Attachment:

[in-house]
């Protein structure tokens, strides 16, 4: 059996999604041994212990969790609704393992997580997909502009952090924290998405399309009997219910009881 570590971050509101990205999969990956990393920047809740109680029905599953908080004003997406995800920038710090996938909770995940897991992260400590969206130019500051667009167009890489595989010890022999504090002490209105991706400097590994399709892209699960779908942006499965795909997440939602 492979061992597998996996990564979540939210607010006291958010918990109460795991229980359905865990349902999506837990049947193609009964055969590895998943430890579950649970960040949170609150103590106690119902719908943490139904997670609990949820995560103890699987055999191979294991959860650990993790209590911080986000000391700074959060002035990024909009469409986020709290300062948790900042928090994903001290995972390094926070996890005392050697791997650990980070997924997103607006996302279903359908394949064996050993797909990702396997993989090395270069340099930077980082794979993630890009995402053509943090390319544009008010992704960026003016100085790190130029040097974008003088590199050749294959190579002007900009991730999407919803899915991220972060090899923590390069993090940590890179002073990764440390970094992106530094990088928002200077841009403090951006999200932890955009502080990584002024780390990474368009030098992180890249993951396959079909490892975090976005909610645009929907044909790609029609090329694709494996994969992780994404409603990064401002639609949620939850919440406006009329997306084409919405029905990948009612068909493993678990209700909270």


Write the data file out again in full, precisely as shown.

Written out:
[in-house]
């Protein structure tokens, strides 16, 4: 059996999604041994212990969790609704393992997580997909502009952090924290998405399309009997219910009881 570590971050509101990205999969990956990393920047809740109680029905599953908080004003997406995800920038710090996938909770995940897991992260400590969206130019500051667009167009890489595989010890022999504090002490209105991706400097590994399709892209699960779908942006499965795909997440939602 492979061992597998996996990564979540939210607010006291958010918990109460795991229980359905865990349902999506837990049947193609009964055969590895998943430890579950649970960040949170609150103590106690119902719908943490139904997670609990949820995560103890699987055999191979294991959860650990993790209590911080986000000391700074959060002035990024909009469409986020709290300062948790900042928090994903001290995972390094926070996890005392050697791997650990980070997924997103607006996302279903359908394949064996050993797909990702396997993989090395270069340099930077980082794979993630890009995402053509943090390319544009008010992704960026003016100085790190130029040097974008003088590199050749294959190579002007900009991730999407919803899915991220972060090899923590390069993090940590890179002073990764440390970094992106530094990088928002200077841009403090951006999200932890955009502080990584002024780390990474368009030098992180890249993951396959079909490892975090976005909610645009929907044909790609029609090329694709494996994969992780994404409603990064401002639609949620939850919440406006009329997306084409919405029905990948009612068909493993678990209700909270």